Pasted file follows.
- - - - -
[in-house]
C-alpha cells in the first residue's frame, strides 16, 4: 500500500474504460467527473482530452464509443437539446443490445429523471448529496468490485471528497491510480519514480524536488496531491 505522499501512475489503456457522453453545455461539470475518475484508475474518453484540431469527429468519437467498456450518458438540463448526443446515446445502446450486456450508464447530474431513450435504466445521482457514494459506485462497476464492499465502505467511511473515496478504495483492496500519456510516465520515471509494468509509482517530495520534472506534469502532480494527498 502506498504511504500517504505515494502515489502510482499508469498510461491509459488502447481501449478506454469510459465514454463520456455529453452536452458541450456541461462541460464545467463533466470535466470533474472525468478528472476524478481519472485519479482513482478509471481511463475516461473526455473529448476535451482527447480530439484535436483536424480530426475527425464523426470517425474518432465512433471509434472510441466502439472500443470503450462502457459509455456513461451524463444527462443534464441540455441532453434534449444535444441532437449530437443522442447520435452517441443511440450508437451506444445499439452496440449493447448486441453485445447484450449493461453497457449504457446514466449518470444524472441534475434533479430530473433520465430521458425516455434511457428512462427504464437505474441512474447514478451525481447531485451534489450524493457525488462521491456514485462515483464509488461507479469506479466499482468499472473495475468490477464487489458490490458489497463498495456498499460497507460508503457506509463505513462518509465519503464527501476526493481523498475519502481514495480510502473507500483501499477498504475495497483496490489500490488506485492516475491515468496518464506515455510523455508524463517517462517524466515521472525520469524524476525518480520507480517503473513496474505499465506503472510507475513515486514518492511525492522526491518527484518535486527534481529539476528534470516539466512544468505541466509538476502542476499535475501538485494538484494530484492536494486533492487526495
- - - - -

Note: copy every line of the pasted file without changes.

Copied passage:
[in-house]
C-alpha cells in the first residue's frame, strides 16, 4: 500500500474504460467527473482530452464509443437539446443490445429523471448529496468490485471528497491510480519514480524536488496531491 505522499501512475489503456457522453453545455461539470475518475484508475474518453484540431469527429468519437467498456450518458438540463448526443446515446445502446450486456450508464447530474431513450435504466445521482457514494459506485462497476464492499465502505467511511473515496478504495483492496500519456510516465520515471509494468509509482517530495520534472506534469502532480494527498 502506498504511504500517504505515494502515489502510482499508469498510461491509459488502447481501449478506454469510459465514454463520456455529453452536452458541450456541461462541460464545467463533466470535466470533474472525468478528472476524478481519472485519479482513482478509471481511463475516461473526455473529448476535451482527447480530439484535436483536424480530426475527425464523426470517425474518432465512433471509434472510441466502439472500443470503450462502457459509455456513461451524463444527462443534464441540455441532453434534449444535444441532437449530437443522442447520435452517441443511440450508437451506444445499439452496440449493447448486441453485445447484450449493461453497457449504457446514466449518470444524472441534475434533479430530473433520465430521458425516455434511457428512462427504464437505474441512474447514478451525481447531485451534489450524493457525488462521491456514485462515483464509488461507479469506479466499482468499472473495475468490477464487489458490490458489497463498495456498499460497507460508503457506509463505513462518509465519503464527501476526493481523498475519502481514495480510502473507500483501499477498504475495497483496490489500490488506485492516475491515468496518464506515455510523455508524463517517462517524466515521472525520469524524476525518480520507480517503473513496474505499465506503472510507475513515486514518492511525492522526491518527484518535486527534481529539476528534470516539466512544468505541466509538476502542476499535475501538485494538484494530484492536494486533492487526495